Five money-saving tips from the 1950s
1. DON'T BUY WHAT YOU CAN'T AFFORD
It's a simple rule but it works. If there are expensive items you want, make a list of them and work out if you really need them, and how you can realistically afford them.
2. AVOID DEBT
Debt is much more common in 2012 but if you rack up a lot of money on credit cards and loans you're probably going to have to pay out a lot in interest.
If you're in this situation try a balance transfer card to lower interest payments and if you're coming close to missing your monthly payments ask your provider if it will lower the interest or agree to an interest holiday.
3. GROW YOUR OWN
Growing your own fruit and vegetables can save money but it takes a lot of planning.
Start small, with pots of herbs for example, and try to grow products you know you'll use. The website vegswap.co.uk helps you to swap your homegrown or homemade produce.
4. USE COUPONS
Money-saving vouchers, coupons and codes can save hundreds of pounds off nearly everything you buy.
Today, all these are available online so if you sign up to specific websites, such as vouchercodes.co.uk, you can get a weekly email of the best deals. Newspapers, magazines and supermarket leaflets are also packed full with money-off vouchers.
5. HELP YOUR FRIENDS AND FAMILY
In the 1950s people knew their neighbours. Be it babysitting, dog walking or gardening, by getting to know the people who live on your street you can create a network of people who can help each other out.
The website streetbank.com, which you can register with and list the skills you have to offer, is a good place to start.
Also known as discount codes, promotional vouchers or promotional codes, online coupons or discount vouchers, are codes that can be entered at the checkout of many online UK retailers that gives you a discount against the item/s you are purchasing. The codes are generated by retailers and sent to certain members of the public to encourage sales.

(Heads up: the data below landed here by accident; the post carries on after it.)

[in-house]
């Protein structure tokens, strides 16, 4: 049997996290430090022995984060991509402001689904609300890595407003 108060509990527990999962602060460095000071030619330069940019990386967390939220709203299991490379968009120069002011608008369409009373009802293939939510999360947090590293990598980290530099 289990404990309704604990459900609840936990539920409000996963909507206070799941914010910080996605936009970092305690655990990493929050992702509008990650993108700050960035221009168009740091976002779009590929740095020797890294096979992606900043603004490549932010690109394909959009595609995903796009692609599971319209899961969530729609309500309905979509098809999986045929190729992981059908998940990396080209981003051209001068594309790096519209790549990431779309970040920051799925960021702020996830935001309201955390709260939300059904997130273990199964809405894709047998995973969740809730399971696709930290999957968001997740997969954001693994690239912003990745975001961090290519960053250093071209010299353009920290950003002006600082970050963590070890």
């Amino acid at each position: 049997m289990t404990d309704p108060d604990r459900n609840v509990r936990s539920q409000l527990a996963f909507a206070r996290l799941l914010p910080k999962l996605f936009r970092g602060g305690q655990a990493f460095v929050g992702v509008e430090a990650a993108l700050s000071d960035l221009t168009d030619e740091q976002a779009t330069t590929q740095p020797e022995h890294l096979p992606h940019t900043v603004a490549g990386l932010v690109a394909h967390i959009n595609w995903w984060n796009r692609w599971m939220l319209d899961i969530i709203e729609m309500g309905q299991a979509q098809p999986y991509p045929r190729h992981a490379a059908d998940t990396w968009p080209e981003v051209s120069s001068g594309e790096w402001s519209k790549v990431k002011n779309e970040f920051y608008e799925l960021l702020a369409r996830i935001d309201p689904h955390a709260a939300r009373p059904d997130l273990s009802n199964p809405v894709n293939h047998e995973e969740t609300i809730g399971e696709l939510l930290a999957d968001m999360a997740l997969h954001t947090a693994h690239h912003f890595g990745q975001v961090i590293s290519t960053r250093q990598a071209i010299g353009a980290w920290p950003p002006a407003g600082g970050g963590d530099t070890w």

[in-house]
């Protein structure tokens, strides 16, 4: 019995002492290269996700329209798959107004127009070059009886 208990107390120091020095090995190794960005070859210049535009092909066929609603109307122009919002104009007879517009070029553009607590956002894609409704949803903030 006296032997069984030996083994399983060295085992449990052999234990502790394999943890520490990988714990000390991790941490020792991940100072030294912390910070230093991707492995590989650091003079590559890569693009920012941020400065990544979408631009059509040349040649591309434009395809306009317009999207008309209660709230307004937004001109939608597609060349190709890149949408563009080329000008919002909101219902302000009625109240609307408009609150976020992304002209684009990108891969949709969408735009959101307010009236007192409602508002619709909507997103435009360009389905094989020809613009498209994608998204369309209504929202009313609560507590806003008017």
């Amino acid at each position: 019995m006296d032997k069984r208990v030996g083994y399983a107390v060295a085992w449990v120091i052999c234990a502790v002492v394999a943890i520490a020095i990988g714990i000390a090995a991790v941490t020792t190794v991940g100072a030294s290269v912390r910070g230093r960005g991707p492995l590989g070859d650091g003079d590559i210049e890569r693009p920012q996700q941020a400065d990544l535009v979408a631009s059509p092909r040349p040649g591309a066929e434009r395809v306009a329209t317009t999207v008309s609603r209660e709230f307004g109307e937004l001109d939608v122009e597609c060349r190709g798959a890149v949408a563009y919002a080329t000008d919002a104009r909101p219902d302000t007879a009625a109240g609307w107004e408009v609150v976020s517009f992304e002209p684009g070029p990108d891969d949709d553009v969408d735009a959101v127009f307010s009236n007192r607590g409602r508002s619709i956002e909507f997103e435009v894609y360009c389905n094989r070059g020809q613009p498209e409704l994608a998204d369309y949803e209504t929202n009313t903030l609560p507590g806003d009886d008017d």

Used by the holder to buy goods and services, credit cards also have a monthly or annual spending limit, which may be raised or lowered depending on the creditworthiness of the cardholder. But unlike charge cards, borrowers aren’t forced to pay the balance off in full every month and, as long as they make a stated minimum payment, can carry a balance from one month to the next, generating compound interest. As the issuing company is effectively giving you a short-term loan, most credit cards have variable and relatively high interest rates. Allowing the interest to compound for too long may result in dire financial straits.
Moving money from one account to another, whether switching bank accounts or more likely transferring the outstanding balance on your credit card to another card that charges a lower – or 0% – rate of interest. Some card providers may charge a transfer fee that can be a percentage of the balance transferred.